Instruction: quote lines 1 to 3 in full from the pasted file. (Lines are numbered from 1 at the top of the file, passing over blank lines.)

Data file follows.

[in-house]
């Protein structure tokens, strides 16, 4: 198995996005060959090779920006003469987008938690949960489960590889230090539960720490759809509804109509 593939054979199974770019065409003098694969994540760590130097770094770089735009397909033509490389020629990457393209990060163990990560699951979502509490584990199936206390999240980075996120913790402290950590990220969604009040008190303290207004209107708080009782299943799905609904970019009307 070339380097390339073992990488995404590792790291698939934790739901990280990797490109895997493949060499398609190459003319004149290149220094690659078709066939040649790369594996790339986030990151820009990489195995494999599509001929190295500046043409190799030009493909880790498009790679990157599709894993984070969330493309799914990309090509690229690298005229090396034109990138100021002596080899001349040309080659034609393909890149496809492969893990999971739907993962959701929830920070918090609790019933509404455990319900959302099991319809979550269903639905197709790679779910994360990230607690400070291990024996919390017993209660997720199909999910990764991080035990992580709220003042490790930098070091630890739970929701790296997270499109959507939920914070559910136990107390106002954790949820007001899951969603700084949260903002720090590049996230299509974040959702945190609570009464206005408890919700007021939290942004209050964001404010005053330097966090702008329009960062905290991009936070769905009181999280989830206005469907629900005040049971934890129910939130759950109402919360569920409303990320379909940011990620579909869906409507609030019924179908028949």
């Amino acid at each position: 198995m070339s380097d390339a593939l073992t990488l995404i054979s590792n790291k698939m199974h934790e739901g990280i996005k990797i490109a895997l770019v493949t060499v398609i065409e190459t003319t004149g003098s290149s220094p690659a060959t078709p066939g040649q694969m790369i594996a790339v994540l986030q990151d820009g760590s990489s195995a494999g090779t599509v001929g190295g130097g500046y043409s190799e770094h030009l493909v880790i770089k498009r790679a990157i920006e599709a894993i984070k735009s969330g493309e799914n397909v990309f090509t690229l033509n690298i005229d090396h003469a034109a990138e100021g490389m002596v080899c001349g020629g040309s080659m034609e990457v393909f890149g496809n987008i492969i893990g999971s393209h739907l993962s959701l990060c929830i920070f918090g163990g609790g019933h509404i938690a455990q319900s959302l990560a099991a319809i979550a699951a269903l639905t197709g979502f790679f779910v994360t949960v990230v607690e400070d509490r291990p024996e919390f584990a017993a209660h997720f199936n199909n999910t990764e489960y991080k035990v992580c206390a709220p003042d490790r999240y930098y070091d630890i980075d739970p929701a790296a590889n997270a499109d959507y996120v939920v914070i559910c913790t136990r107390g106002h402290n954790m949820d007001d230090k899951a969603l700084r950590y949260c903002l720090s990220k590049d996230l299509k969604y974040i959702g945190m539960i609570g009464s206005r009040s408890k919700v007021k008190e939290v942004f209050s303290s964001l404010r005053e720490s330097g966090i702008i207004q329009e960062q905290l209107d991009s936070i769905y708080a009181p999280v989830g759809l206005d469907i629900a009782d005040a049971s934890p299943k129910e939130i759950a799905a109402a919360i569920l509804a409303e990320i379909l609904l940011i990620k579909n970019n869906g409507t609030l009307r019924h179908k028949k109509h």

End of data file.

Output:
[in-house]
């Protein structure tokens, strides 16, 4: 198995996005060959090779920006003469987008938690949960489960590889230090539960720490759809509804109509 593939054979199974770019065409003098694969994540760590130097770094770089735009397909033509490389020629990457393209990060163990990560699951979502509490584990199936206390999240980075996120913790402290950590990220969604009040008190303290207004209107708080009782299943799905609904970019009307 070339380097390339073992990488995404590792790291698939934790739901990280990797490109895997493949060499398609190459003319004149290149220094690659078709066939040649790369594996790339986030990151820009990489195995494999599509001929190295500046043409190799030009493909880790498009790679990157599709894993984070969330493309799914990309090509690229690298005229090396034109990138100021002596080899001349040309080659034609393909890149496809492969893990999971739907993962959701929830920070918090609790019933509404455990319900959302099991319809979550269903639905197709790679779910994360990230607690400070291990024996919390017993209660997720199909999910990764991080035990992580709220003042490790930098070091630890739970929701790296997270499109959507939920914070559910136990107390106002954790949820007001899951969603700084949260903002720090590049996230299509974040959702945190609570009464206005408890919700007021939290942004209050964001404010005053330097966090702008329009960062905290991009936070769905009181999280989830206005469907629900005040049971934890129910939130759950109402919360569920409303990320379909940011990620579909869906409507609030019924179908028949």
């Amino acid at each position: 198995m070339s380097d390339a593939l073992t990488l995404i054979s590792n790291k698939m199974h934790e739901g990280i996005k990797i490109a895997l770019v493949t060499v398609i065409e190459t003319t004149g003098s290149s220094p690659a060959t078709p066939g040649q694969m790369i594996a790339v994540l986030q990151d820009g760590s990489s195995a494999g090779t599509v001929g190295g130097g500046y043409s190799e770094h030009l493909v880790i770089k498009r790679a990157i920006e599709a894993i984070k735009s969330g493309e799914n397909v990309f090509t690229l033509n690298i005229d090396h003469a034109a990138e100021g490389m002596v080899c001349g020629g040309s080659m034609e990457v393909f890149g496809n987008i492969i893990g999971s393209h739907l993962s959701l990060c929830i920070f918090g163990g609790g019933h509404i938690a455990q319900s959302l990560a099991a319809i979550a699951a269903l639905t197709g979502f790679f779910v994360t949960v990230v607690e400070d509490r291990p024996e919390f584990a017993a209660h997720f199936n199909n999910t990764e489960y991080k035990v992580c206390a709220p003042d490790r999240y930098y070091d630890i980075d739970p929701a790296a590889n997270a499109d959507y996120v939920v914070i559910c913790t136990r107390g106002h402290n954790m949820d007001d230090k899951a969603l700084r950590y949260c903002l720090s990220k590049d996230l299509k969604y974040i959702g945190m539960i609570g009464s206005r009040s408890k919700v007021k008190e939290v942004f209050s303290s964001l404010r005053e720490s330097g966090i702008i207004q329009e960062q905290l209107d991009s936070i769905y708080a009181p999280v989830g759809l206005d469907i629900a009782d005040a049971s934890p299943k129910e939130i759950a799905a109402a919360i569920l509804a409303e990320i379909l609904l940011i990620k579909n970019n869906g409507t609030l009307r019924h179908k028949k109509h």